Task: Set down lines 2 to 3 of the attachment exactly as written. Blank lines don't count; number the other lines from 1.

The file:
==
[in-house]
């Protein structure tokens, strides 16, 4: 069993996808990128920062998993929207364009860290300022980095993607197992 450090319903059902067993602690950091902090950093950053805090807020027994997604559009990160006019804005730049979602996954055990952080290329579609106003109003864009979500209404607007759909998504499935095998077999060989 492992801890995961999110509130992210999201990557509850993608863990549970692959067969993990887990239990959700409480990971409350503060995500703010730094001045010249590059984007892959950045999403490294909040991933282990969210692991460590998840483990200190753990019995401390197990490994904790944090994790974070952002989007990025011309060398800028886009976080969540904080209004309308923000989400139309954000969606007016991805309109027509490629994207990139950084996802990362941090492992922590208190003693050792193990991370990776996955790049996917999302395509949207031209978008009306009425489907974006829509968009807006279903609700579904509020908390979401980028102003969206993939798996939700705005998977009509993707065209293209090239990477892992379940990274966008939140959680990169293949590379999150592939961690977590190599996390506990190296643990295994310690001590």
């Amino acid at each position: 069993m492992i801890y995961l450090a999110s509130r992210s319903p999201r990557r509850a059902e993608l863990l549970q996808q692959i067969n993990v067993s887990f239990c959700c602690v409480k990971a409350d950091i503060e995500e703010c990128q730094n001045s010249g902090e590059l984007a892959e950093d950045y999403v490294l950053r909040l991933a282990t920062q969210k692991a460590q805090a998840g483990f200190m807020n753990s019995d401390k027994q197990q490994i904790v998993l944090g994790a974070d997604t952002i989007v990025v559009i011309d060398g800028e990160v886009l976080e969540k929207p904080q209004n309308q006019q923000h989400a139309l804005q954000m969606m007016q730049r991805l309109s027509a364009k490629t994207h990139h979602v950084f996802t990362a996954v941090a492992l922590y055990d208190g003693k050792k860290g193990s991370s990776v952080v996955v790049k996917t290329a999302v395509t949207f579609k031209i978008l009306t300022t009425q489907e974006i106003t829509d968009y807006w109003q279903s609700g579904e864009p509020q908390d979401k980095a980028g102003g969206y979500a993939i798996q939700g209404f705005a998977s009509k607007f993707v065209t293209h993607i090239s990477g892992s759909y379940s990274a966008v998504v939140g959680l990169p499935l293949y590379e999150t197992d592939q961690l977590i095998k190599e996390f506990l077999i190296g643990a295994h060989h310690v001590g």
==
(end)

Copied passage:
């Protein structure tokens, strides 16, 4: 069993996808990128920062998993929207364009860290300022980095993607197992 450090319903059902067993602690950091902090950093950053805090807020027994997604559009990160006019804005730049979602996954055990952080290329579609106003109003864009979500209404607007759909998504499935095998077999060989 492992801890995961999110509130992210999201990557509850993608863990549970692959067969993990887990239990959700409480990971409350503060995500703010730094001045010249590059984007892959950045999403490294909040991933282990969210692991460590998840483990200190753990019995401390197990490994904790944090994790974070952002989007990025011309060398800028886009976080969540904080209004309308923000989400139309954000969606007016991805309109027509490629994207990139950084996802990362941090492992922590208190003693050792193990991370990776996955790049996917999302395509949207031209978008009306009425489907974006829509968009807006279903609700579904509020908390979401980028102003969206993939798996939700705005998977009509993707065209293209090239990477892992379940990274966008939140959680990169293949590379999150592939961690977590190599996390506990190296643990295994310690001590």
């Amino acid at each position: 069993m492992i801890y995961l450090a999110s509130r992210s319903p999201r990557r509850a059902e993608l863990l549970q996808q692959i067969n993990v067993s887990f239990c959700c602690v409480k990971a409350d950091i503060e995500e703010c990128q730094n001045s010249g902090e590059l984007a892959e950093d950045y999403v490294l950053r909040l991933a282990t920062q969210k692991a460590q805090a998840g483990f200190m807020n753990s019995d401390k027994q197990q490994i904790v998993l944090g994790a974070d997604t952002i989007v990025v559009i011309d060398g800028e990160v886009l976080e969540k929207p904080q209004n309308q006019q923000h989400a139309l804005q954000m969606m007016q730049r991805l309109s027509a364009k490629t994207h990139h979602v950084f996802t990362a996954v941090a492992l922590y055990d208190g003693k050792k860290g193990s991370s990776v952080v996955v790049k996917t290329a999302v395509t949207f579609k031209i978008l009306t300022t009425q489907e974006i106003t829509d968009y807006w109003q279903s609700g579904e864009p509020q908390d979401k980095a980028g102003g969206y979500a993939i798996q939700g209404f705005a998977s009509k607007f993707v065209t293209h993607i090239s990477g892992s759909y379940s990274a966008v998504v939140g959680l990169p499935l293949y590379e999150t197992d592939q961690l977590i095998k190599e996390f506990l077999i190296g643990a295994h060989h310690v001590g």